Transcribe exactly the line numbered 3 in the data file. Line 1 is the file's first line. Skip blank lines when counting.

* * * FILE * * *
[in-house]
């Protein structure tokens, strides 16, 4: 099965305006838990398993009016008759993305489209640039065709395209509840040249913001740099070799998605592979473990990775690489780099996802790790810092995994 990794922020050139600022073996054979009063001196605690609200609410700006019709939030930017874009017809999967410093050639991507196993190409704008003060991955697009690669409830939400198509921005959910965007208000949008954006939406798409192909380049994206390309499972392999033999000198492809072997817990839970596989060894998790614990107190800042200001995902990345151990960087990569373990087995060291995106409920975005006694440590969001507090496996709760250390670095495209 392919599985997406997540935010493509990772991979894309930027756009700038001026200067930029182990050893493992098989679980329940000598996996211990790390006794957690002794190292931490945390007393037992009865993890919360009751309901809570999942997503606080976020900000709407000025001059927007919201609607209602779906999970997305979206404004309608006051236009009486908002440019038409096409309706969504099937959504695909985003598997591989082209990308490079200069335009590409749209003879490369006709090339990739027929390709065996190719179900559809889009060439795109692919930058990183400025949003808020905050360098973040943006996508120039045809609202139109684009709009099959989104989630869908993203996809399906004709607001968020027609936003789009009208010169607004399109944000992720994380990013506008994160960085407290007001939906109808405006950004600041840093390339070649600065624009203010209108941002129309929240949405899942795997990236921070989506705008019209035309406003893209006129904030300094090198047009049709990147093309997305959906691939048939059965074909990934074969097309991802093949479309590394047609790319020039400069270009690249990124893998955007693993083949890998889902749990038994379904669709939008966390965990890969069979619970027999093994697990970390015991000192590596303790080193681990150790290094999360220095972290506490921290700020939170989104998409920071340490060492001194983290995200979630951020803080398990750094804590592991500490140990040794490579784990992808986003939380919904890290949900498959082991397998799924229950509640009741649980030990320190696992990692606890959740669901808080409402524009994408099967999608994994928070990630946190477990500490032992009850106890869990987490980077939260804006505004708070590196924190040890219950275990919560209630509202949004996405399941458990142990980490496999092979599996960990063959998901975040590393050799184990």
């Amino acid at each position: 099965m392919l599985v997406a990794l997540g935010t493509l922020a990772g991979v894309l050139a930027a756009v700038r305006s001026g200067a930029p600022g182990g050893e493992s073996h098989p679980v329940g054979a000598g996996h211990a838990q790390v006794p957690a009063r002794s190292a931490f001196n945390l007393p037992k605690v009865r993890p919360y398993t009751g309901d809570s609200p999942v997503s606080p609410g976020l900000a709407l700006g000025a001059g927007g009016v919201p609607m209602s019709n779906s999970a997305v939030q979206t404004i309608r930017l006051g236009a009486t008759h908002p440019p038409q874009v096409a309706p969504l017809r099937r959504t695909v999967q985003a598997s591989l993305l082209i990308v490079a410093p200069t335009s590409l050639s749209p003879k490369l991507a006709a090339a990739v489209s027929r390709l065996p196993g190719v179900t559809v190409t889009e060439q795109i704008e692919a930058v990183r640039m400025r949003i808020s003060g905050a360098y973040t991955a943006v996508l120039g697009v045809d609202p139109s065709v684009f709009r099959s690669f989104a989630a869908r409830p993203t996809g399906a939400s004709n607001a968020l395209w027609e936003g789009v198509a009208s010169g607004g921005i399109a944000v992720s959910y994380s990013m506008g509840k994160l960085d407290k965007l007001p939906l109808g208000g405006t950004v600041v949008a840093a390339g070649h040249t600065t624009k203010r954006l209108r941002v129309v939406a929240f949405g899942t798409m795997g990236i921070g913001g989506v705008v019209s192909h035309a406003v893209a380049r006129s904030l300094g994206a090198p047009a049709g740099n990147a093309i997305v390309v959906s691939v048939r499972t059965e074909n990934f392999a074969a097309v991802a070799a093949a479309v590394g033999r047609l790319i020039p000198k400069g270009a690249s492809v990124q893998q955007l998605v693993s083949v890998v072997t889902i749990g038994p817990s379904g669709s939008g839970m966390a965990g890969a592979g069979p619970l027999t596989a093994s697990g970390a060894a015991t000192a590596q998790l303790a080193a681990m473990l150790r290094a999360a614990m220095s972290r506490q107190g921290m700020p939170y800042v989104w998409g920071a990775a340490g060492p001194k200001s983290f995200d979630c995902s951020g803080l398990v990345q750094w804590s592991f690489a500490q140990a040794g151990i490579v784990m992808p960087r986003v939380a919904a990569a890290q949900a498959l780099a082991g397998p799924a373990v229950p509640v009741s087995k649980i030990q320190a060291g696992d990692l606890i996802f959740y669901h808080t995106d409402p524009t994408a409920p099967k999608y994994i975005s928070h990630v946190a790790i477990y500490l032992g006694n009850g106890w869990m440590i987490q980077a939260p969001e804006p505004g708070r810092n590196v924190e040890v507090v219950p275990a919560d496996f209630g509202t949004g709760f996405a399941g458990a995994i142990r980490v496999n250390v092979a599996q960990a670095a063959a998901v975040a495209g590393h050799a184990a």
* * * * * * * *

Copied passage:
């Amino acid at each position: 099965m392919l599985v997406a990794l997540g935010t493509l922020a990772g991979v894309l050139a930027a756009v700038r305006s001026g200067a930029p600022g182990g050893e493992s073996h098989p679980v329940g054979a000598g996996h211990a838990q790390v006794p957690a009063r002794s190292a931490f001196n945390l007393p037992k605690v009865r993890p919360y398993t009751g309901d809570s609200p999942v997503s606080p609410g976020l900000a709407l700006g000025a001059g927007g009016v919201p609607m209602s019709n779906s999970a997305v939030q979206t404004i309608r930017l006051g236009a009486t008759h908002p440019p038409q874009v096409a309706p969504l017809r099937r959504t695909v999967q985003a598997s591989l993305l082209i990308v490079a410093p200069t335009s590409l050639s749209p003879k490369l991507a006709a090339a990739v489209s027929r390709l065996p196993g190719v179900t559809v190409t889009e060439q795109i704008e692919a930058v990183r640039m400025r949003i808020s003060g905050a360098y973040t991955a943006v996508l120039g697009v045809d609202p139109s065709v684009f709009r099959s690669f989104a989630a869908r409830p993203t996809g399906a939400s004709n607001a968020l395209w027609e936003g789009v198509a009208s010169g607004g921005i399109a944000v992720s959910y994380s990013m506008g509840k994160l960085d407290k965007l007001p939906l109808g208000g405006t950004v600041v949008a840093a390339g070649h040249t600065t624009k203010r954006l209108r941002v129309v939406a929240f949405g899942t798409m795997g990236i921070g913001g989506v705008v019209s192909h035309a406003v893209a380049r006129s904030l300094g994206a090198p047009a049709g740099n990147a093309i997305v390309v959906s691939v048939r499972t059965e074909n990934f392999a074969a097309v991802a070799a093949a479309v590394g033999r047609l790319i020039p000198k400069g270009a690249s492809v990124q893998q955007l998605v693993s083949v890998v072997t889902i749990g038994p817990s379904g669709s939008g839970m966390a965990g890969a592979g069979p619970l027999t596989a093994s697990g970390a060894a015991t000192a590596q998790l303790a080193a681990m473990l150790r290094a999360a614990m220095s972290r506490q107190g921290m700020p939170y800042v989104w998409g920071a990775a340490g060492p001194k200001s983290f995200d979630c995902s951020g803080l398990v990345q750094w804590s592991f690489a500490q140990a040794g151990i490579v784990m992808p960087r986003v939380a919904a990569a890290q949900a498959l780099a082991g397998p799924a373990v229950p509640v009741s087995k649980i030990q320190a060291g696992d990692l606890i996802f959740y669901h808080t995106d409402p524009t994408a409920p099967k999608y994994i975005s928070h990630v946190a790790i477990y500490l032992g006694n009850g106890w869990m440590i987490q980077a939260p969001e804006p505004g708070r810092n590196v924190e040890v507090v219950p275990a919560d496996f209630g509202t949004g709760f996405a399941g458990a995994i142990r980490v496999n250390v092979a599996q960990a670095a063959a998901v975040a495209g590393h050799a184990a």